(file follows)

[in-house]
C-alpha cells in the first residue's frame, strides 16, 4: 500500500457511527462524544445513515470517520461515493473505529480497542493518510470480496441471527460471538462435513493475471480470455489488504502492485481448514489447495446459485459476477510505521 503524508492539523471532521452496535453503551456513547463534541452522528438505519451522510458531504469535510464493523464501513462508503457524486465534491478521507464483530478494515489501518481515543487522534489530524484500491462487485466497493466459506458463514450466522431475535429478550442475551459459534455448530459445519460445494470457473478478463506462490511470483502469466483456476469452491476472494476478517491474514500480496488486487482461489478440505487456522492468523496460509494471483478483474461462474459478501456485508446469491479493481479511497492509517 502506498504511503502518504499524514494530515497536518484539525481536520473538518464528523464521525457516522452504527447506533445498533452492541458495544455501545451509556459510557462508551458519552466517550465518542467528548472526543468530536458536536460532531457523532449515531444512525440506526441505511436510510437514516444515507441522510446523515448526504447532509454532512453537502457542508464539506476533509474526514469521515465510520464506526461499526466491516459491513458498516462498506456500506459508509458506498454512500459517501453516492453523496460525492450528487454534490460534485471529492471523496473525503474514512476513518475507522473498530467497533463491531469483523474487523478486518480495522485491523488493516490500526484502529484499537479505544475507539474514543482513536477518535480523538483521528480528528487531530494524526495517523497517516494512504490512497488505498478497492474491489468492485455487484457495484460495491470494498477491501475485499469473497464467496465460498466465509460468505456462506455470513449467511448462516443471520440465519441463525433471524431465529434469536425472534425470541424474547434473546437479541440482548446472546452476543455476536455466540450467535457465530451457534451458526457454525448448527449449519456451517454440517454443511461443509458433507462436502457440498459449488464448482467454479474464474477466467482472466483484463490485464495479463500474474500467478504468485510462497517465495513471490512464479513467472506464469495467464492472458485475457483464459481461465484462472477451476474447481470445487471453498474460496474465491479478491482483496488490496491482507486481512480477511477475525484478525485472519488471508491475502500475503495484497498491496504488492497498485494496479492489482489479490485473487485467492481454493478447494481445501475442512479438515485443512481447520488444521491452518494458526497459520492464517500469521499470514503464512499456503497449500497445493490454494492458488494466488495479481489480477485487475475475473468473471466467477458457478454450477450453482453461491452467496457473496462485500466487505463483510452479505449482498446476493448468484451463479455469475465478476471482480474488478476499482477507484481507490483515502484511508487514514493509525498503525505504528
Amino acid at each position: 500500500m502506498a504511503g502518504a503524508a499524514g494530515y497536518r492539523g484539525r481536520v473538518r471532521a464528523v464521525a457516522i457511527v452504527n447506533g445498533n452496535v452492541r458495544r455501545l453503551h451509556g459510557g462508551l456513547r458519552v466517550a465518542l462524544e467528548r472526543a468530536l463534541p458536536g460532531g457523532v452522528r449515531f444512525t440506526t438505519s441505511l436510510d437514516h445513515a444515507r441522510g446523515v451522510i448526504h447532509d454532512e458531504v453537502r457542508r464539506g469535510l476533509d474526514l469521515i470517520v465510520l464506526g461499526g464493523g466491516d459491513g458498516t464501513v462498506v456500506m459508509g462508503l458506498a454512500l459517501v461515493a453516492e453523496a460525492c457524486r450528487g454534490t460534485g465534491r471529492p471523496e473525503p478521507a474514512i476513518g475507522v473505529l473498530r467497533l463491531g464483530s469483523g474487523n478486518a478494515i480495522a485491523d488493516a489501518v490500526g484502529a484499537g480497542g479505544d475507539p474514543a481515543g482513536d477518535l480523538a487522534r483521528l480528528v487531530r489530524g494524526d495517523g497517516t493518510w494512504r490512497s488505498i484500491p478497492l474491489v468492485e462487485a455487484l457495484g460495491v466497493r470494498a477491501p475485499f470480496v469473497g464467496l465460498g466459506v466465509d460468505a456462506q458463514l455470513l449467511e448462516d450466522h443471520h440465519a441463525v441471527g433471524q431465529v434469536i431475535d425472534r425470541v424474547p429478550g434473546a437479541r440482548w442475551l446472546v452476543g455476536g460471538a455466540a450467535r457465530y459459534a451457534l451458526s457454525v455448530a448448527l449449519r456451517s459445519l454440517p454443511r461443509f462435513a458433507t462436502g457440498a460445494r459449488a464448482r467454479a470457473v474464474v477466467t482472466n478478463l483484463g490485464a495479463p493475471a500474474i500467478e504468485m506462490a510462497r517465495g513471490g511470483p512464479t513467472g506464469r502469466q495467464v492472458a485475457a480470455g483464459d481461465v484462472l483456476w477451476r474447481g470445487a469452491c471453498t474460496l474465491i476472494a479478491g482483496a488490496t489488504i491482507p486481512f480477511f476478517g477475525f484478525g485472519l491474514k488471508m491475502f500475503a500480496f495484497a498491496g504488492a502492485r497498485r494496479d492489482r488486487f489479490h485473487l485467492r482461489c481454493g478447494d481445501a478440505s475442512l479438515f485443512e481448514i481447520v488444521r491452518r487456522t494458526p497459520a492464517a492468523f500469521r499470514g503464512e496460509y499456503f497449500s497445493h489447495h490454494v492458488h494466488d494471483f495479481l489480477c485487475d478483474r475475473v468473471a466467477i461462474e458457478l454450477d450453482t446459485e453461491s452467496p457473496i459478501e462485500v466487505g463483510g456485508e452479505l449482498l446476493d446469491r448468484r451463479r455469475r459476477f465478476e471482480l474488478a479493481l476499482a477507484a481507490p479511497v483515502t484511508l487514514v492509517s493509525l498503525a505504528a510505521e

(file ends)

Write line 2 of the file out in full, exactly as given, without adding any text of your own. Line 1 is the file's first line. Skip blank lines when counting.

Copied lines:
C-alpha cells in the first residue's frame, strides 16, 4: 500500500457511527462524544445513515470517520461515493473505529480497542493518510470480496441471527460471538462435513493475471480470455489488504502492485481448514489447495446459485459476477510505521 503524508492539523471532521452496535453503551456513547463534541452522528438505519451522510458531504469535510464493523464501513462508503457524486465534491478521507464483530478494515489501518481515543487522534489530524484500491462487485466497493466459506458463514450466522431475535429478550442475551459459534455448530459445519460445494470457473478478463506462490511470483502469466483456476469452491476472494476478517491474514500480496488486487482461489478440505487456522492468523496460509494471483478483474461462474459478501456485508446469491479493481479511497492509517 502506498504511503502518504499524514494530515497536518484539525481536520473538518464528523464521525457516522452504527447506533445498533452492541458495544455501545451509556459510557462508551458519552466517550465518542467528548472526543468530536458536536460532531457523532449515531444512525440506526441505511436510510437514516444515507441522510446523515448526504447532509454532512453537502457542508464539506476533509474526514469521515465510520464506526461499526466491516459491513458498516462498506456500506459508509458506498454512500459517501453516492453523496460525492450528487454534490460534485471529492471523496473525503474514512476513518475507522473498530467497533463491531469483523474487523478486518480495522485491523488493516490500526484502529484499537479505544475507539474514543482513536477518535480523538483521528480528528487531530494524526495517523497517516494512504490512497488505498478497492474491489468492485455487484457495484460495491470494498477491501475485499469473497464467496465460498466465509460468505456462506455470513449467511448462516443471520440465519441463525433471524431465529434469536425472534425470541424474547434473546437479541440482548446472546452476543455476536455466540450467535457465530451457534451458526457454525448448527449449519456451517454440517454443511461443509458433507462436502457440498459449488464448482467454479474464474477466467482472466483484463490485464495479463500474474500467478504468485510462497517465495513471490512464479513467472506464469495467464492472458485475457483464459481461465484462472477451476474447481470445487471453498474460496474465491479478491482483496488490496491482507486481512480477511477475525484478525485472519488471508491475502500475503495484497498491496504488492497498485494496479492489482489479490485473487485467492481454493478447494481445501475442512479438515485443512481447520488444521491452518494458526497459520492464517500469521499470514503464512499456503497449500497445493490454494492458488494466488495479481489480477485487475475475473468473471466467477458457478454450477450453482453461491452467496457473496462485500466487505463483510452479505449482498446476493448468484451463479455469475465478476471482480474488478476499482477507484481507490483515502484511508487514514493509525498503525505504528